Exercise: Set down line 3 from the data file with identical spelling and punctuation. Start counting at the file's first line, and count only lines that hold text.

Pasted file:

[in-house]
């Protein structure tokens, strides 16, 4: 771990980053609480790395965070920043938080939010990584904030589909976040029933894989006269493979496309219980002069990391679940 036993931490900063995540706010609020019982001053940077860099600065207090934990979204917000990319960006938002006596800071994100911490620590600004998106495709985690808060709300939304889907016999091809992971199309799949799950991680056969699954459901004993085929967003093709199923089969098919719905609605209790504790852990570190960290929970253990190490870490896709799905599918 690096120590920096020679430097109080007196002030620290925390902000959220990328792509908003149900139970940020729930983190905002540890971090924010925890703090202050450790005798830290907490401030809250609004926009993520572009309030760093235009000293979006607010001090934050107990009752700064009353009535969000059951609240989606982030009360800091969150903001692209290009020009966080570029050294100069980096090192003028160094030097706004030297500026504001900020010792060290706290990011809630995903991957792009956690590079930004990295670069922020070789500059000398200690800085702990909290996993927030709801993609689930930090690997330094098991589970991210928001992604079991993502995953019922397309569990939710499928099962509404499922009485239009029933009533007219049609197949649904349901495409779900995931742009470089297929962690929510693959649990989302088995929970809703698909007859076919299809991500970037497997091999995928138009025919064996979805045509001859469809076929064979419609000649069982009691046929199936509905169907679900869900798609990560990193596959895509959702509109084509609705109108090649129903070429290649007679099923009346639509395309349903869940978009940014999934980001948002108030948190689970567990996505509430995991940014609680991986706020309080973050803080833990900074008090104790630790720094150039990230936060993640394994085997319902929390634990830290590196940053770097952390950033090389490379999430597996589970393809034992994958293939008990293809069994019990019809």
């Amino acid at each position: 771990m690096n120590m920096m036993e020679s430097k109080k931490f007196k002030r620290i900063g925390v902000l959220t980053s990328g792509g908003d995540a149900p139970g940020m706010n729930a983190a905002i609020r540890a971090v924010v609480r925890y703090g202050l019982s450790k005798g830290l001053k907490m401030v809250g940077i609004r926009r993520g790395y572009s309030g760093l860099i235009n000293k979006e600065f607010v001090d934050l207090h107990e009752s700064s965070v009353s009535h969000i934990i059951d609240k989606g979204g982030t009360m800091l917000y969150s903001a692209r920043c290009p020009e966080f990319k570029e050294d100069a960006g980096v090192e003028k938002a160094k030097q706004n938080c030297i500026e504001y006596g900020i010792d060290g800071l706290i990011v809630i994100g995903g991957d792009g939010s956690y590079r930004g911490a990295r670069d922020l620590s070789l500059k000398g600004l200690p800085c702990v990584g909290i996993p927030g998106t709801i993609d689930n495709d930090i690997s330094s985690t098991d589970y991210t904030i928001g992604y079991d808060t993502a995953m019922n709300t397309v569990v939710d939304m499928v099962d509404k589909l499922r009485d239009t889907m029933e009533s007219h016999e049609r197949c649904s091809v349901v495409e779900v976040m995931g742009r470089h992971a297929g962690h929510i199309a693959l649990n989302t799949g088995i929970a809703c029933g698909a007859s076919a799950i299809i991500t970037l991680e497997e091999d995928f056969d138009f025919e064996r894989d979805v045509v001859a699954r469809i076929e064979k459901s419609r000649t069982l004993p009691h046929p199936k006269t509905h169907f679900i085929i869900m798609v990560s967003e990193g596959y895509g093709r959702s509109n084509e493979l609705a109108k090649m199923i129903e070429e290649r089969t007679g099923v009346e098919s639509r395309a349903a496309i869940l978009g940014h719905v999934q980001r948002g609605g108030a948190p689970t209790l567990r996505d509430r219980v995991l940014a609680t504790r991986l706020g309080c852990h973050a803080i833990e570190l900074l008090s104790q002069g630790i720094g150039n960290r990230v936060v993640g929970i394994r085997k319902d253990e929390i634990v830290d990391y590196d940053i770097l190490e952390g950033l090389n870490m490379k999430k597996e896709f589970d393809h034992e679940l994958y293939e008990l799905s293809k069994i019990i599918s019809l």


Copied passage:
């Amino acid at each position: 771990m690096n120590m920096m036993e020679s430097k109080k931490f007196k002030r620290i900063g925390v902000l959220t980053s990328g792509g908003d995540a149900p139970g940020m706010n729930a983190a905002i609020r540890a971090v924010v609480r925890y703090g202050l019982s450790k005798g830290l001053k907490m401030v809250g940077i609004r926009r993520g790395y572009s309030g760093l860099i235009n000293k979006e600065f607010v001090d934050l207090h107990e009752s700064s965070v009353s009535h969000i934990i059951d609240k989606g979204g982030t009360m800091l917000y969150s903001a692209r920043c290009p020009e966080f990319k570029e050294d100069a960006g980096v090192e003028k938002a160094k030097q706004n938080c030297i500026e504001y006596g900020i010792d060290g800071l706290i990011v809630i994100g995903g991957d792009g939010s956690y590079r930004g911490a990295r670069d922020l620590s070789l500059k000398g600004l200690p800085c702990v990584g909290i996993p927030g998106t709801i993609d689930n495709d930090i690997s330094s985690t098991d589970y991210t904030i928001g992604y079991d808060t993502a995953m019922n709300t397309v569990v939710d939304m499928v099962d509404k589909l499922r009485d239009t889907m029933e009533s007219h016999e049609r197949c649904s091809v349901v495409e779900v976040m995931g742009r470089h992971a297929g962690h929510i199309a693959l649990n989302t799949g088995i929970a809703c029933g698909a007859s076919a799950i299809i991500t970037l991680e497997e091999d995928f056969d138009f025919e064996r894989d979805v045509v001859a699954r469809i076929e064979k459901s419609r000649t069982l004993p009691h046929p199936k006269t509905h169907f679900i085929i869900m798609v990560s967003e990193g596959y895509g093709r959702s509109n084509e493979l609705a109108k090649m199923i129903e070429e290649r089969t007679g099923v009346e098919s639509r395309a349903a496309i869940l978009g940014h719905v999934q980001r948002g609605g108030a948190p689970t209790l567990r996505d509430r219980v995991l940014a609680t504790r991986l706020g309080c852990h973050a803080i833990e570190l900074l008090s104790q002069g630790i720094g150039n960290r990230v936060v993640g929970i394994r085997k319902d253990e929390i634990v830290d990391y590196d940053i770097l190490e952390g950033l090389n870490m490379k999430k597996e896709f589970d393809h034992e679940l994958y293939e008990l799905s293809k069994i019990i599918s019809l």